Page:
A pedestrian walks past the headquarters of Alibaba in Beijing. KUANG DA/FOR CHINA DAILY

Alibaba Group Holding Ltd said on Tuesday it will apply for a primary listing in Hong Kong, a move industry experts said will allow Chinese mainland investors to trade in the tech giant’s shares via the stock connect mechanism linking the Shanghai, Shenzhen and Hong Kong bourses, inject new liquidity into the Hong Kong stock market and help bolster the company’s market valuation.

Alibaba, which already has a secondary listing in Hong Kong, said it expects the primary listing to be completed by the end of this year.

If the plan pans out, Alibaba will become a dual-listed company-that is, it will have primary listings on both the New York Stock Exchange and the Hong Kong stock exchange.

A primary listing implies the issuer has met strict regulatory and financial reporting criteria of the bourse concerned, which leads to investors perceiving its stock as of high quality because the issuer is regarded as reputable.

In contrast, a secondary listing, which creates access to new capital markets, may have less stringent requirements and lower costs, and gives the issuer greater flexibility.

Daniel Zhang, chairman and CEO of Alibaba Group, said in a statement the company has received approval from its board of directors to apply to add Hong Kong as another primary listing venue, in the hope of “fostering a wider and more diversified investor base to share in Alibaba’s growth and future”, especially from the Chinese mainland and other markets in Asia.

“Hong Kong and New York are both major global financial centers, with shared characteristics of openness and diversity,” Zhang said, adding Hong Kong is also the launch pad for Alibaba’s go-global strategy, and the company has full confidence in the economy and future of the Chinese mainland.

Alibaba’s Hong Kong-listed shares rose by 4.82 percent to close at HK$104.4 ($15.5) on Tuesday. The e-commerce giant listed on the New York Stock Exchange in September 2014, marking what was at the time the largest IPO in history. It raised $13 billion from the Hong Kong bourse via a secondary listing in November 2019.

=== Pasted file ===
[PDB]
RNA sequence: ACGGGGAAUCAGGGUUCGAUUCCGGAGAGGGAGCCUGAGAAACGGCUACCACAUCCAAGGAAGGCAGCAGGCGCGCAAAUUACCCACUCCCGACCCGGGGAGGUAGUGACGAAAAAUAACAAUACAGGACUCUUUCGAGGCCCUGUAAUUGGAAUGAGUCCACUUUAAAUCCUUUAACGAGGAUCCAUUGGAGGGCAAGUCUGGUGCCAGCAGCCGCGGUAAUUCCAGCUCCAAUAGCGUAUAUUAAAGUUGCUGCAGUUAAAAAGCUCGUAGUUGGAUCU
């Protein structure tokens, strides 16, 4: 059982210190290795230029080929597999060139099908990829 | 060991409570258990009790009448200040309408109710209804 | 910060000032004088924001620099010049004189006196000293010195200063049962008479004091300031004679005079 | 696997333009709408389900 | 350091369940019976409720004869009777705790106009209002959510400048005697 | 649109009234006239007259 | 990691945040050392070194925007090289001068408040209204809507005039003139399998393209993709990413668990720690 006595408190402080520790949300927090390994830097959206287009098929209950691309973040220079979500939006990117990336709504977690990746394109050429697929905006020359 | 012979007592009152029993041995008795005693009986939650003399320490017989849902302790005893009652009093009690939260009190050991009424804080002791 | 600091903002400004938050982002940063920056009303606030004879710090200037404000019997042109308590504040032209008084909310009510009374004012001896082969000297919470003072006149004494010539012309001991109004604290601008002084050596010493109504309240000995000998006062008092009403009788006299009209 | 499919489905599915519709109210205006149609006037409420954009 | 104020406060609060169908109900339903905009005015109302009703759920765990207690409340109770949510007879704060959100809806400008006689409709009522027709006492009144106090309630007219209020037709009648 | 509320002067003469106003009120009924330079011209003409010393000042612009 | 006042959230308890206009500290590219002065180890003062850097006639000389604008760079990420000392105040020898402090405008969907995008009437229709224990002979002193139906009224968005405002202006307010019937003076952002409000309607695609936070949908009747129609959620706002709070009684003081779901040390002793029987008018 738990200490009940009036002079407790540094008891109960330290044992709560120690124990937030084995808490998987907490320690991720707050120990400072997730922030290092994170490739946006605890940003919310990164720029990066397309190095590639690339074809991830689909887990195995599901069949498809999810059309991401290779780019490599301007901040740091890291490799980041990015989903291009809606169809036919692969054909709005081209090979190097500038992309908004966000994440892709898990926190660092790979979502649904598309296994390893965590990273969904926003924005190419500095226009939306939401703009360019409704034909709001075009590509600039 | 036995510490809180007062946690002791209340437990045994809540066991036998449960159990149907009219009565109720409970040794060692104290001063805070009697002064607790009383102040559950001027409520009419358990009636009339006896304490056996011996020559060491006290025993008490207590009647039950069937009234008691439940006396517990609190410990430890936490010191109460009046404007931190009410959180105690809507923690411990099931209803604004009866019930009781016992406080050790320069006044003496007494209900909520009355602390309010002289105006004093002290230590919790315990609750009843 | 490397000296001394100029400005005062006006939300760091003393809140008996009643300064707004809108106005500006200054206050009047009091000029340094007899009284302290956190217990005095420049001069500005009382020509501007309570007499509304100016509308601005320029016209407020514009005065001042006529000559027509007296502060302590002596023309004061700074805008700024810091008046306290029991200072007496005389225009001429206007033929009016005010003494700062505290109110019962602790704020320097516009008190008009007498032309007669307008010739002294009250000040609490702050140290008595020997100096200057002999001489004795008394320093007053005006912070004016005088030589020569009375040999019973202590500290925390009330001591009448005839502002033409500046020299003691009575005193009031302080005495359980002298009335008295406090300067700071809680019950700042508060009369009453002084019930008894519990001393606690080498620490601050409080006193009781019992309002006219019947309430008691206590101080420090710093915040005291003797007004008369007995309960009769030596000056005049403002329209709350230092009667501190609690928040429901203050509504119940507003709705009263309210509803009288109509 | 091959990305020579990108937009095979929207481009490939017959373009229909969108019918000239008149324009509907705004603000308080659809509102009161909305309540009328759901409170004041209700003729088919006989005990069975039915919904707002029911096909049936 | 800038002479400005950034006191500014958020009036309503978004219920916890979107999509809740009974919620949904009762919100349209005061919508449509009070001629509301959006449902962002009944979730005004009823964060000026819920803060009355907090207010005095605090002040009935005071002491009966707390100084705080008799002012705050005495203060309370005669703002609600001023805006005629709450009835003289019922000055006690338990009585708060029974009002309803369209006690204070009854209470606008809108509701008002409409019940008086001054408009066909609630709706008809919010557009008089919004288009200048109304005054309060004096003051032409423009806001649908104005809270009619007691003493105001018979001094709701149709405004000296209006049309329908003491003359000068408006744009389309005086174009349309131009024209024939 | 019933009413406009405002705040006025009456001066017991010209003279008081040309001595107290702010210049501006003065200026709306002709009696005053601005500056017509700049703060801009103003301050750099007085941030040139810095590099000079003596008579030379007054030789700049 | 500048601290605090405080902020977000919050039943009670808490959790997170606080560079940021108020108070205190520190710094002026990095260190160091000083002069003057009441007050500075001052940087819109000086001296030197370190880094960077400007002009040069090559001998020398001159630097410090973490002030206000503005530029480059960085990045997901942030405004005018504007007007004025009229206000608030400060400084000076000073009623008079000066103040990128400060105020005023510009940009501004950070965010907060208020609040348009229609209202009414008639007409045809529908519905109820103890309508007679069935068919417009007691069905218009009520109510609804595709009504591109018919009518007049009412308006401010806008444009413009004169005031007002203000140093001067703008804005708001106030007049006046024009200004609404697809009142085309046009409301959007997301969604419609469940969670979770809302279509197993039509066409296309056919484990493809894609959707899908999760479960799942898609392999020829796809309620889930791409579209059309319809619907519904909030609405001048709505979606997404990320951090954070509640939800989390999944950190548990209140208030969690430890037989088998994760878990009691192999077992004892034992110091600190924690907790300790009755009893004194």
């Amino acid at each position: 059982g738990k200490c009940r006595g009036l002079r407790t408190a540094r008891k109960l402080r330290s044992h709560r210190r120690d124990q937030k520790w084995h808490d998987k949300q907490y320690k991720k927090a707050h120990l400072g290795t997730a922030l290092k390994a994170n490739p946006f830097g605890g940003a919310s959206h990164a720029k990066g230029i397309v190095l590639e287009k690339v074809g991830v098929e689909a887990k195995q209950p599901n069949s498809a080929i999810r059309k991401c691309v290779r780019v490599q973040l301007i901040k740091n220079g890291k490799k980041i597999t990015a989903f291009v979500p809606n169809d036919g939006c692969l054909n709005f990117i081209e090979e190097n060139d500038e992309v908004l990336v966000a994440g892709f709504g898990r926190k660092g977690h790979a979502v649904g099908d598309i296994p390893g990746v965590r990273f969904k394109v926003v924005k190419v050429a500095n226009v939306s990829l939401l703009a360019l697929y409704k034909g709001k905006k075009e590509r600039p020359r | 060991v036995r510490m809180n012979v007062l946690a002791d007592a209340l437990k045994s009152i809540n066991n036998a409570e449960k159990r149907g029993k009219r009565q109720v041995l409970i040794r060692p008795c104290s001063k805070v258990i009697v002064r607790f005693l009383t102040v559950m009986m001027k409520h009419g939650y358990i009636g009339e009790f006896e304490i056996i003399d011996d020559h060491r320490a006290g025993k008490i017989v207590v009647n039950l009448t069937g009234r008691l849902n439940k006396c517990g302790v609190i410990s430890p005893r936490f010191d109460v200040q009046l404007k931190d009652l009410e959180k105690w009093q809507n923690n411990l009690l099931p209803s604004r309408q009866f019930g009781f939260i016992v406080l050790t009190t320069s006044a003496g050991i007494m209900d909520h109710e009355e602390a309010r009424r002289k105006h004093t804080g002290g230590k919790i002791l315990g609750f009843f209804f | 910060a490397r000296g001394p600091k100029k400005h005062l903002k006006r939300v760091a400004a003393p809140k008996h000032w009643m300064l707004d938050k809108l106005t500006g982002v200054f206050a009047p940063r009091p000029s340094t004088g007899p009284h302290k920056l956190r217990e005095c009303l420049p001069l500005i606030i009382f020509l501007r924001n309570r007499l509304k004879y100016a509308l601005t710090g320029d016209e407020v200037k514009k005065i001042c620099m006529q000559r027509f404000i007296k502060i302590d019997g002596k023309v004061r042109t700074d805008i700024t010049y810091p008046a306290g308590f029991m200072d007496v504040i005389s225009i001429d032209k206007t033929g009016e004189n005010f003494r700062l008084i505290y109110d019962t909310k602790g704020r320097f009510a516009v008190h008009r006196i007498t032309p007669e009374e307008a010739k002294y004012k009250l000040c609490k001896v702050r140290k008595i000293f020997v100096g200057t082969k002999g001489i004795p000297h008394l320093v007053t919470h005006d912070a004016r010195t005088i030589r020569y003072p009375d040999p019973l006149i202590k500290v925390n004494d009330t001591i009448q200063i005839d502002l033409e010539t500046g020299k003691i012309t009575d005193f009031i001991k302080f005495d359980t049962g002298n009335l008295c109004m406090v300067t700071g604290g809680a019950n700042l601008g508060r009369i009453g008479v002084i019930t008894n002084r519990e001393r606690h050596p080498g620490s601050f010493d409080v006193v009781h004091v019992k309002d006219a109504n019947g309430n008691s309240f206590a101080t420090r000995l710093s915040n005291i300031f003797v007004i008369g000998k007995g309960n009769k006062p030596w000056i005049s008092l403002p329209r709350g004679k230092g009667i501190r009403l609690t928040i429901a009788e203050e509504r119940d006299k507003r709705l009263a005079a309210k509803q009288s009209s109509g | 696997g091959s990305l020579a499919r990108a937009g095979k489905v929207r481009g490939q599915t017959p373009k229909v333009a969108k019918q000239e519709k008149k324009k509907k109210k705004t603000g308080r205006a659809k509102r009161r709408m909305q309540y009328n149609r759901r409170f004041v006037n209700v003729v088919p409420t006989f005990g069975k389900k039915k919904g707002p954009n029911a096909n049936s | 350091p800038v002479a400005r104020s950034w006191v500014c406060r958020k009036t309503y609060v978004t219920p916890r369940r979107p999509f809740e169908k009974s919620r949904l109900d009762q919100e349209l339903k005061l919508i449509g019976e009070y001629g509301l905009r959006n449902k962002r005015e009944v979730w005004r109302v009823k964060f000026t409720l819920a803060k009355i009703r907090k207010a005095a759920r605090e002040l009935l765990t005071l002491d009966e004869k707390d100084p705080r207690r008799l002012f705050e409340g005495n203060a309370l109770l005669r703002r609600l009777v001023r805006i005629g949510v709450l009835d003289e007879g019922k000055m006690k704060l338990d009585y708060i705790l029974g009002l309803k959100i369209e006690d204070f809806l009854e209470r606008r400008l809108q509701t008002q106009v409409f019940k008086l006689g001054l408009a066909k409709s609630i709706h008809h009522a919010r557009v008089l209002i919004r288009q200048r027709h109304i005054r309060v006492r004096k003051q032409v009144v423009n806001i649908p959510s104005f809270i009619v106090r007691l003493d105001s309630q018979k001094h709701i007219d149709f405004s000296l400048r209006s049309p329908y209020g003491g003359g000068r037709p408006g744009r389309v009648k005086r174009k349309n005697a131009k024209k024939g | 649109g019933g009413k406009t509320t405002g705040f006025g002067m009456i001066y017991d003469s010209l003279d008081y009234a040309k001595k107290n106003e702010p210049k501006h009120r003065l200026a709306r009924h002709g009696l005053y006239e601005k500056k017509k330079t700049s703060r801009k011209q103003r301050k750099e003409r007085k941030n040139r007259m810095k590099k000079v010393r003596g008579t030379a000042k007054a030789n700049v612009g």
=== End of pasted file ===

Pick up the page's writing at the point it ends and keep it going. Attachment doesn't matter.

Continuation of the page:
A primary listing in Hong Kong will allow Alibaba to be included in the Shanghai-Hong Kong and Shenzhen-Hong Kong stock connect programs, which is expected to bring more convenience for Chinese mainland investors to directly invest in Alibaba and share the dividends from the new economy enterprise, said Chen Rui, director of the Digital Economy Integration Innovation Development Center at the Central University of Finance and Economics.

“The dual-listing of Alibaba in New York and Hong Kong is a strategic choice based on the current international situation and the overall trend of new economy’s innovative development,” Chen said, adding the move will further improve stock liquidity, bolster the company’s market valuation as well as help Alibaba expand its business in more overseas markets apart from China and the US.

Chen said considering the uncertainties in overseas capital markets, more and more Chinese mainland companies listed in the US are likely to seek dual-listing via the Hong Kong stock exchange in the future. This is of great significance as it will enhance the pricing power of the Hong Kong stock market in the new economy segment, and consolidate the city’s strategic position as an international financial center.

The Hong Kong stock exchange has changed its rules to allow innovative Chinese mainland companies with weighted voting rights or variable interest entities to carry out dual-listing in the city.

Wei Xiang, a professor from the University of Chinese Academy of Social Sciences, said Alibaba’s latest move showed that leading enterprises in China’s new economy sector have an increasing awareness and capacity to deal with multiple risks, demonstrate great confidence in the prospects of China’s economy and plan to further align their high-quality resources with domestic capital.

The dual-listing will provide mainland-listed companies with more flexibility and reduce uncertainties from a single market, thus helping better protect the interests of investors, said Jiang Ping, a professor of finance at the University of International Business and Economics.

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